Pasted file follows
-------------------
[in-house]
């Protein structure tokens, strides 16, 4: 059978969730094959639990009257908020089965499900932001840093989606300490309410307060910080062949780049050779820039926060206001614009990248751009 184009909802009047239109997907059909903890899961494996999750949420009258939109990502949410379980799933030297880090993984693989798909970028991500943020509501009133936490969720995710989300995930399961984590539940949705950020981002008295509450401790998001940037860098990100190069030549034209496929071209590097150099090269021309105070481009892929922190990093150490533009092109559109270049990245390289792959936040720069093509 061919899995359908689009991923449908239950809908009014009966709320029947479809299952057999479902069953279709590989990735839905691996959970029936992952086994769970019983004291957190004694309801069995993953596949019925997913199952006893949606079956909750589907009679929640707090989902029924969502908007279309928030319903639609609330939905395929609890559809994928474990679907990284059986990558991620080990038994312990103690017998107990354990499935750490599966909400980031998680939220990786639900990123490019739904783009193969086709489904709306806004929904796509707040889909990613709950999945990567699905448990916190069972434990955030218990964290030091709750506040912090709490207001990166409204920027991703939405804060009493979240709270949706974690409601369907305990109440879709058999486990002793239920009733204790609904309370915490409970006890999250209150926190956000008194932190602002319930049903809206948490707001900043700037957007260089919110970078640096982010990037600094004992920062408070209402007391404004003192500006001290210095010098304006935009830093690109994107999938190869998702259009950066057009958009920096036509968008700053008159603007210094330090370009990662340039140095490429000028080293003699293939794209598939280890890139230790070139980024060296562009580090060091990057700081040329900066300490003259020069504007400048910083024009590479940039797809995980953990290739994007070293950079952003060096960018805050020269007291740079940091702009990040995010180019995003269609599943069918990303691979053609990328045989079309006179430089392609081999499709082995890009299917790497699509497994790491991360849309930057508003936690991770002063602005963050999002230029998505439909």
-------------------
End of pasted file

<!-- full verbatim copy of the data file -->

[in-house]
């Protein structure tokens, strides 16, 4: 059978969730094959639990009257908020089965499900932001840093989606300490309410307060910080062949780049050779820039926060206001614009990248751009 184009909802009047239109997907059909903890899961494996999750949420009258939109990502949410379980799933030297880090993984693989798909970028991500943020509501009133936490969720995710989300995930399961984590539940949705950020981002008295509450401790998001940037860098990100190069030549034209496929071209590097150099090269021309105070481009892929922190990093150490533009092109559109270049990245390289792959936040720069093509 061919899995359908689009991923449908239950809908009014009966709320029947479809299952057999479902069953279709590989990735839905691996959970029936992952086994769970019983004291957190004694309801069995993953596949019925997913199952006893949606079956909750589907009679929640707090989902029924969502908007279309928030319903639609609330939905395929609890559809994928474990679907990284059986990558991620080990038994312990103690017998107990354990499935750490599966909400980031998680939220990786639900990123490019739904783009193969086709489904709306806004929904796509707040889909990613709950999945990567699905448990916190069972434990955030218990964290030091709750506040912090709490207001990166409204920027991703939405804060009493979240709270949706974690409601369907305990109440879709058999486990002793239920009733204790609904309370915490409970006890999250209150926190956000008194932190602002319930049903809206948490707001900043700037957007260089919110970078640096982010990037600094004992920062408070209402007391404004003192500006001290210095010098304006935009830093690109994107999938190869998702259009950066057009958009920096036509968008700053008159603007210094330090370009990662340039140095490429000028080293003699293939794209598939280890890139230790070139980024060296562009580090060091990057700081040329900066300490003259020069504007400048910083024009590479940039797809995980953990290739994007070293950079952003060096960018805050020269007291740079940091702009990040995010180019995003269609599943069918990303691979053609990328045989079309006179430089392609081999499709082995890009299917790497699509497994790491991360849309930057508003936690991770002063602005963050999002230029998505439909």